A bio-inspired drone has been built with feathers to enhance its precision during flight. The device can spread or fold its wings while flying, making it more resistant in high winds and easier to maneuver.
Birds alter the configuration of their wings when they want to increase their speed, change direction, or counter headwinds. For example, to steer they spread one wing and retract the other a little. By adjusting their wingspan like this, they create a calculated imbalance that helps them to turn. So far, only birds were able to achieve this so effectively.
When researchers from the Laboratory of Intelligent Systems observed birds in flight, they got the idea of constructing an energy-efficient winged drone capable of altering its wingspan, flying at high speed and moving through tight spaces. Recently, their research has been published in the Royal Society journal Interface Focus.
Dario Floreano and his team were keen to develop a bio-inspired drone that could meet a number of aerodynamic requirements. It had to be capable of making sharp turns, flying between obstacles, and coping with strong winds. By altering its geometry mid-flight, the drone can match all these criteria. The moving component is located on the outer wings. It functions like a bird's quill feathers, which are the large feathers located at the edge of the wing.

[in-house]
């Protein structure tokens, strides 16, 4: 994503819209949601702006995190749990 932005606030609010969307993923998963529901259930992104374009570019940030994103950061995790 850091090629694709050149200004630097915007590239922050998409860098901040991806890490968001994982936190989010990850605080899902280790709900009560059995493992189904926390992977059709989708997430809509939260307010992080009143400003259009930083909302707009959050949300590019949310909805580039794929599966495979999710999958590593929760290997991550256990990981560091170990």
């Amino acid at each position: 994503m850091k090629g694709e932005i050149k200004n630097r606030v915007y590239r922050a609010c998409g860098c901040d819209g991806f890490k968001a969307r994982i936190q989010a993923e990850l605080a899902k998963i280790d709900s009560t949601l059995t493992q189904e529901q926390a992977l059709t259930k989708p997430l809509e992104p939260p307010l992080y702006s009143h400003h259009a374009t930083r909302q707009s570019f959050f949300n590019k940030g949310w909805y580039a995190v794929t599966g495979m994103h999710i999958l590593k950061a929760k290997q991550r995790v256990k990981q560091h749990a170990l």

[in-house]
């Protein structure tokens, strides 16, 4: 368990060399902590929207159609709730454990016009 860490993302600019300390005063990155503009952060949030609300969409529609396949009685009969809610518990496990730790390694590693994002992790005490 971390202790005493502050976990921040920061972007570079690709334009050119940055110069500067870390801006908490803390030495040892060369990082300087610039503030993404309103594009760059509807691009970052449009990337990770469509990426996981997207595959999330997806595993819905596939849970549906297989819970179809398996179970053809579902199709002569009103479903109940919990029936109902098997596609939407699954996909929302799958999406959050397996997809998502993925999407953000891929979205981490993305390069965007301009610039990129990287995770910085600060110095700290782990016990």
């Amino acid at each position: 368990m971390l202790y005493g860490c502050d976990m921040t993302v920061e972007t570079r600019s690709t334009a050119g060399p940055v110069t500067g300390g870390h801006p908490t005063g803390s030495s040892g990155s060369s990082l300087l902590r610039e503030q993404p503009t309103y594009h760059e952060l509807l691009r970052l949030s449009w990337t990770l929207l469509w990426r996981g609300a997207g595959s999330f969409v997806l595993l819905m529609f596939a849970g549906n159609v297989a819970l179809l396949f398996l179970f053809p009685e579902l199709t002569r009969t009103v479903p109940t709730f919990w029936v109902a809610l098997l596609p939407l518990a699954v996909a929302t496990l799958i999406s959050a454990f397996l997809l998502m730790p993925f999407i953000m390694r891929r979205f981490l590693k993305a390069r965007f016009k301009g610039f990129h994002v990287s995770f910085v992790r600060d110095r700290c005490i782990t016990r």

We were inspired by birds: they can radically transform the size and shape of their wings because they have an articulated skeleton that is controlled by muscles and covered in feathers that overlap when the wings are folded.
Matteo di Luca
The drone also has been designed with feathers so that it can fold and overlap just like a fan.
One of the many challenges was in designing and constructing the complex morphing mechanism, in other words, imitating nature to build the drone. "It is extremely difficult to find the right balance between aerodynamic efficiency and the weight of the device," explained Stefano Mintchev. The wing is made up of mostly composite materials so as to maximize strength while decreasing total weight.
Morphing wings that can become accustomed to the weather conditions and environment are also a vital issue in aeronautics. Engineers are yet to find a suitable replacement for the rigid wings and ailerons of planes.
With the foldable wings, we discovered that we didn't need ailerons to help the drone turn. By changing the wingspan and surface area during flight, we could make it turn automatically.
Dario Floreano, Head of Laboratory at Intelligent Systems
This winged drone therefore paves the way for new possibilities. Due of its ability to adapt, it could turn out to be very efficient at low altitude, in an urban environment where winds change quickly.
This research was funded by NCCR Robotics.
École polytechnique fédérale de Lausanne (EPFL)/Youtube.com